I did something different this year in preparation for Mother's Day. I asked for something. Specifically, I made a breakfast-menu request. And so, my day started with amazing cornmeal blueberry pancakes. TG (being TG) did more than standard recipe-research due diligence and came up with a very tasty formula.
The best part of Mother's Day is that I get to be a mom to this amazing, intelligent, goofy ten-year-old sidekick. He's the kid who takes a shirt, tie, and jacket to his grandpa's house in the woods so he can dress up for my birthday dinner and Mother's Day breakfast. And he's the kid who surprises me with the facts he has amassed in his curious mind.
He asked whether I knew what Thomas Edison had invented. Thinking the answer was obvious, I went straight to "incandescent lightbulb." True enough, but he was referring to the electric chair. Yeah, I didn't know that. And I gladly admitted it. Edison had more than 1000 patents, why should I expect my kid to pick the most obvious one? (The History Channel strikes again.)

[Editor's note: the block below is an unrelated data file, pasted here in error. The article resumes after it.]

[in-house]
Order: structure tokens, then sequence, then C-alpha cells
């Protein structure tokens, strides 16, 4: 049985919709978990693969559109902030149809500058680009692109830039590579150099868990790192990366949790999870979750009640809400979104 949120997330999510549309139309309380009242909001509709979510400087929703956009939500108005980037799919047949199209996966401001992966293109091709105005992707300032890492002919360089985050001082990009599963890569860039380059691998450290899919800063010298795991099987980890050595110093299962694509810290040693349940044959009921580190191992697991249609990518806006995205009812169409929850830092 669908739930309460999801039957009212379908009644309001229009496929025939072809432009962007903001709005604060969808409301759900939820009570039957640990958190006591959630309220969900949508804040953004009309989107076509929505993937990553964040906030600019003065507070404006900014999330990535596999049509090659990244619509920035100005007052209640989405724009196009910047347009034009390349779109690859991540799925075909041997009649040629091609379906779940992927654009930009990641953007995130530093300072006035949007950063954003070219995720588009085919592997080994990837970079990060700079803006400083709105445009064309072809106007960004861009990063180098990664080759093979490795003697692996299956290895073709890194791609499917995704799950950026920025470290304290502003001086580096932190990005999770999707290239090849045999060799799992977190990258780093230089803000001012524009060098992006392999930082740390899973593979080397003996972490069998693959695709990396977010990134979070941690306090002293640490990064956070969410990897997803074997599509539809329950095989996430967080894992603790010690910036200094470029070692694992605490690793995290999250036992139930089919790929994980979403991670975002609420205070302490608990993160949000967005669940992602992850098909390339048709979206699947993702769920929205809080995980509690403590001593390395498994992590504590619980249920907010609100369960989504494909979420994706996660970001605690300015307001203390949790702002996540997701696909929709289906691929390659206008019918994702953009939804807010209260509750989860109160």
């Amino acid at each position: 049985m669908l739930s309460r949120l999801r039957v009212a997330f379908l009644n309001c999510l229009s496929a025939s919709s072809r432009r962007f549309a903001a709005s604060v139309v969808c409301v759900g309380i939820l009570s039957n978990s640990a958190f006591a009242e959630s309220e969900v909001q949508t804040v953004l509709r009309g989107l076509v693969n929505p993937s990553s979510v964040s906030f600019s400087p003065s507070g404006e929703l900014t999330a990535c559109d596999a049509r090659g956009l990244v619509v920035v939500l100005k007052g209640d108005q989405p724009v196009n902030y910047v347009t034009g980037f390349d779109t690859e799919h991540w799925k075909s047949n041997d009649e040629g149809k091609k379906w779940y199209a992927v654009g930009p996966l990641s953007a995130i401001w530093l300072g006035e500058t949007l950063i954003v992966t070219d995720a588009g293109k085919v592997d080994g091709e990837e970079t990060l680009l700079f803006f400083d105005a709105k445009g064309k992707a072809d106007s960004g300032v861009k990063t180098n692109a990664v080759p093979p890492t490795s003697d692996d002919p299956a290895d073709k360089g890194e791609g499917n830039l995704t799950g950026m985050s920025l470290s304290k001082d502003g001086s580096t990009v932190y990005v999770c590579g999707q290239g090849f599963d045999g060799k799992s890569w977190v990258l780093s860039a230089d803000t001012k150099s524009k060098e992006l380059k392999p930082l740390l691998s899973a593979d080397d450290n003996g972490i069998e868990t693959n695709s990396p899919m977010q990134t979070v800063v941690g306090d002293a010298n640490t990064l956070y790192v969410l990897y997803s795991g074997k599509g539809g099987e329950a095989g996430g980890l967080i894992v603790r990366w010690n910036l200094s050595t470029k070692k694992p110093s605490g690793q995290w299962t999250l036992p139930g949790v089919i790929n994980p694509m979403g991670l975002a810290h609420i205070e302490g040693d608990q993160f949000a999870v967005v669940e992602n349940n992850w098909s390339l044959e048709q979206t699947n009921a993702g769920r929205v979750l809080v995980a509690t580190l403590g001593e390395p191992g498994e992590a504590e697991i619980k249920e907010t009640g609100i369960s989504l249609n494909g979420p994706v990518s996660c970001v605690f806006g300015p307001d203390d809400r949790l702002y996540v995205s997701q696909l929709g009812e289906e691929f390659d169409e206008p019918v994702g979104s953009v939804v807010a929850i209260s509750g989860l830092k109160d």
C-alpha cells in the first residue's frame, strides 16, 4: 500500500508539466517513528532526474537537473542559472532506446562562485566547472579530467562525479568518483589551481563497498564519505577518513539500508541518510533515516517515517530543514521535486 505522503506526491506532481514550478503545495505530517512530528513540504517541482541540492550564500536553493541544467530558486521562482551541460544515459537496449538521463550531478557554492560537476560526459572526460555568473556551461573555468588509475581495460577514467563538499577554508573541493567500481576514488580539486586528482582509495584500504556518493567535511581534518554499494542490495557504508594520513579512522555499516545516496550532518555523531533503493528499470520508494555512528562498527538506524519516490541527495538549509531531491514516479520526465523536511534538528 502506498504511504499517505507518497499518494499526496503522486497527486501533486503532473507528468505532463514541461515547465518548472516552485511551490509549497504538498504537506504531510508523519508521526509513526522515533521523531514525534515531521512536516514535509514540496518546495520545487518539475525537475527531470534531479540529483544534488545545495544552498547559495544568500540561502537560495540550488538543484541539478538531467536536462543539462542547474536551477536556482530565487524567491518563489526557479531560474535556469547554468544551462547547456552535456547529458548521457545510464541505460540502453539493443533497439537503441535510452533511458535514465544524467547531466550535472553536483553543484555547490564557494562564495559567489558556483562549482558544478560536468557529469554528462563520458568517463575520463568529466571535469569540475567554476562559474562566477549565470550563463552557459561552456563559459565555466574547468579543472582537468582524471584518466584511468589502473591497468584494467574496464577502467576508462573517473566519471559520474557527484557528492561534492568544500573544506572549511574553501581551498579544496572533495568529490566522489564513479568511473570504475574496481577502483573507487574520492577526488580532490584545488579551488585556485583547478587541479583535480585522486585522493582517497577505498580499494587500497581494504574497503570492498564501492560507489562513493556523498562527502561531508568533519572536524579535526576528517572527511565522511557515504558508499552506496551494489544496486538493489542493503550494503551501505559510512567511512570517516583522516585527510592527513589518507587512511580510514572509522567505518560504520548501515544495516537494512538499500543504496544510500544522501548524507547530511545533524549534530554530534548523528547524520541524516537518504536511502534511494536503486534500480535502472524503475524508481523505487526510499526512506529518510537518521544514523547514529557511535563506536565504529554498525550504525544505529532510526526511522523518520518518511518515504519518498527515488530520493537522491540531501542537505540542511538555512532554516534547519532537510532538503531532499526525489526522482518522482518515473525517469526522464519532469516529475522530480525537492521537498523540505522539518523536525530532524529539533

But that's not just the best part of Mother's Day. It's the best part of any day. Being @’s mom is a privilege in more ways than one. It’s not that he’s just a great kid, but that he overcame so many challenges to survive. He's here. I get to celebrate him. In my heart, I have his twin, who will always be a part of me. On certain days, that's a more bittersweet reality than on others.
Mother's Day is complicated. Or it feels complicated to me. Or I make it complicated in my head. But it's not for the reasons surrounding my own motherhood. There are other pieces to it that don't particularly co-exist all that well -- namely the whole "daughterhood" part.